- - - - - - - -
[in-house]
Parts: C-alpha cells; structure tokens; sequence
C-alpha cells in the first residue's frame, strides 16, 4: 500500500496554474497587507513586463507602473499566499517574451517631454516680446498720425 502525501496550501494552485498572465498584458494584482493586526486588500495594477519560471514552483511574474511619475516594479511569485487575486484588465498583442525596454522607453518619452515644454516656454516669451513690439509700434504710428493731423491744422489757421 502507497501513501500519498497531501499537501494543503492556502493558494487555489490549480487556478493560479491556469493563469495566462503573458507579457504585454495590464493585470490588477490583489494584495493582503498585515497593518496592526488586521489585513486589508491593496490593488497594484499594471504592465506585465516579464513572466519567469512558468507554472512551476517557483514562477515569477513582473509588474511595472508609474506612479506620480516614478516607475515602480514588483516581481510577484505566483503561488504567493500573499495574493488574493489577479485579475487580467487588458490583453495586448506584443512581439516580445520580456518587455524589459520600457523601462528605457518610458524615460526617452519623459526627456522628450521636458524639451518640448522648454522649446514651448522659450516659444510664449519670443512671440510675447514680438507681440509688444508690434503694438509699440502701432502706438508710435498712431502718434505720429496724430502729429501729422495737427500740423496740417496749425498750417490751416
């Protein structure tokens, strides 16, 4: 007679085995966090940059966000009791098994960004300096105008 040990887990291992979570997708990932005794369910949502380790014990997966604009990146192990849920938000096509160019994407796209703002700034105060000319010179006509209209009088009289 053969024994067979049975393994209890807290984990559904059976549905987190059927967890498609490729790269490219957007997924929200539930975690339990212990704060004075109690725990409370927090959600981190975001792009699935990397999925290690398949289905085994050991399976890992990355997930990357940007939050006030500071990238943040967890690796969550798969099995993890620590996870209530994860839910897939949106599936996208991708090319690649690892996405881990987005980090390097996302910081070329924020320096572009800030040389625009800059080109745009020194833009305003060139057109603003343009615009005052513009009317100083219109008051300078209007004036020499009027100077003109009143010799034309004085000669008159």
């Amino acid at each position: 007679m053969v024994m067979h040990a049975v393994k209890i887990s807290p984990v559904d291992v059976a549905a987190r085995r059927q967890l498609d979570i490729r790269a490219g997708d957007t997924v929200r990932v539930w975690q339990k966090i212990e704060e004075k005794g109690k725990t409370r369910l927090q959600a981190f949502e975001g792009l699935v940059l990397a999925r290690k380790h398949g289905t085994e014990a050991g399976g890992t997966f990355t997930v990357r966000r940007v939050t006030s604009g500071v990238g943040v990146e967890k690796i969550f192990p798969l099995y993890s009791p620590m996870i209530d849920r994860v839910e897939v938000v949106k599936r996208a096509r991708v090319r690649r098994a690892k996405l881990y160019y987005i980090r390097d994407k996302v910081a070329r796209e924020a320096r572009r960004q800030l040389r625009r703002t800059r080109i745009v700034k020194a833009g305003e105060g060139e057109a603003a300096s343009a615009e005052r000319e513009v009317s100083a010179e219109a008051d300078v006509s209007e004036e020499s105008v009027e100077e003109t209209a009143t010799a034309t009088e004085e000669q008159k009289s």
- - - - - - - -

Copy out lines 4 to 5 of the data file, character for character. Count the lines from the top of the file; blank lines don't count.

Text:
């Protein structure tokens, strides 16, 4: 007679085995966090940059966000009791098994960004300096105008 040990887990291992979570997708990932005794369910949502380790014990997966604009990146192990849920938000096509160019994407796209703002700034105060000319010179006509209209009088009289 053969024994067979049975393994209890807290984990559904059976549905987190059927967890498609490729790269490219957007997924929200539930975690339990212990704060004075109690725990409370927090959600981190975001792009699935990397999925290690398949289905085994050991399976890992990355997930990357940007939050006030500071990238943040967890690796969550798969099995993890620590996870209530994860839910897939949106599936996208991708090319690649690892996405881990987005980090390097996302910081070329924020320096572009800030040389625009800059080109745009020194833009305003060139057109603003343009615009005052513009009317100083219109008051300078209007004036020499009027100077003109009143010799034309004085000669008159």
């Amino acid at each position: 007679m053969v024994m067979h040990a049975v393994k209890i887990s807290p984990v559904d291992v059976a549905a987190r085995r059927q967890l498609d979570i490729r790269a490219g997708d957007t997924v929200r990932v539930w975690q339990k966090i212990e704060e004075k005794g109690k725990t409370r369910l927090q959600a981190f949502e975001g792009l699935v940059l990397a999925r290690k380790h398949g289905t085994e014990a050991g399976g890992t997966f990355t997930v990357r966000r940007v939050t006030s604009g500071v990238g943040v990146e967890k690796i969550f192990p798969l099995y993890s009791p620590m996870i209530d849920r994860v839910e897939v938000v949106k599936r996208a096509r991708v090319r690649r098994a690892k996405l881990y160019y987005i980090r390097d994407k996302v910081a070329r796209e924020a320096r572009r960004q800030l040389r625009r703002t800059r080109i745009v700034k020194a833009g305003e105060g060139e057109a603003a300096s343009a615009e005052r000319e513009v009317s100083a010179e219109a008051d300078v006509s209007e004036e020499s105008v009027e100077e003109t209209a009143t010799a034309t009088e004085e000669q008159k009289s």